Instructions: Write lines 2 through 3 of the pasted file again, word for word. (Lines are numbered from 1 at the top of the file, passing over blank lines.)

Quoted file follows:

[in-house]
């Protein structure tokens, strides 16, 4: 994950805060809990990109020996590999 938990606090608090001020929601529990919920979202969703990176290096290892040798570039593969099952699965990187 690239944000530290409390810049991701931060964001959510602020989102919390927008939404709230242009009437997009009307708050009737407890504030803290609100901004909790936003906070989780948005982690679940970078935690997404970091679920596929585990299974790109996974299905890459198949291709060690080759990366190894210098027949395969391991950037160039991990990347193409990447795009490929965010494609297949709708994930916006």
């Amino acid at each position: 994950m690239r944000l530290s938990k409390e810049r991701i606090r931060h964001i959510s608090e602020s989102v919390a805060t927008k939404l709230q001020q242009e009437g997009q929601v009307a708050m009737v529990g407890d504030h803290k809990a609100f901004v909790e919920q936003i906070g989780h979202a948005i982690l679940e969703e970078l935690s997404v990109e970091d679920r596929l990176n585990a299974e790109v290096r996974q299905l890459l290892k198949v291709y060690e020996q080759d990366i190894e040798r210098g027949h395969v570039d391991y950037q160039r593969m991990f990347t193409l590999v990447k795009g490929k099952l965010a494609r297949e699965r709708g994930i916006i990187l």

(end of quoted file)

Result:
């Protein structure tokens, strides 16, 4: 994950805060809990990109020996590999 938990606090608090001020929601529990919920979202969703990176290096290892040798570039593969099952699965990187 690239944000530290409390810049991701931060964001959510602020989102919390927008939404709230242009009437997009009307708050009737407890504030803290609100901004909790936003906070989780948005982690679940970078935690997404970091679920596929585990299974790109996974299905890459198949291709060690080759990366190894210098027949395969391991950037160039991990990347193409990447795009490929965010494609297949709708994930916006």
């Amino acid at each position: 994950m690239r944000l530290s938990k409390e810049r991701i606090r931060h964001i959510s608090e602020s989102v919390a805060t927008k939404l709230q001020q242009e009437g997009q929601v009307a708050m009737v529990g407890d504030h803290k809990a609100f901004v909790e919920q936003i906070g989780h979202a948005i982690l679940e969703e970078l935690s997404v990109e970091d679920r596929l990176n585990a299974e790109v290096r996974q299905l890459l290892k198949v291709y060690e020996q080759d990366i190894e040798r210098g027949h395969v570039d391991y950037q160039r593969m991990f990347t193409l590999v990447k795009g490929k099952l965010a494609r297949e699965r709708g994930i916006i990187l």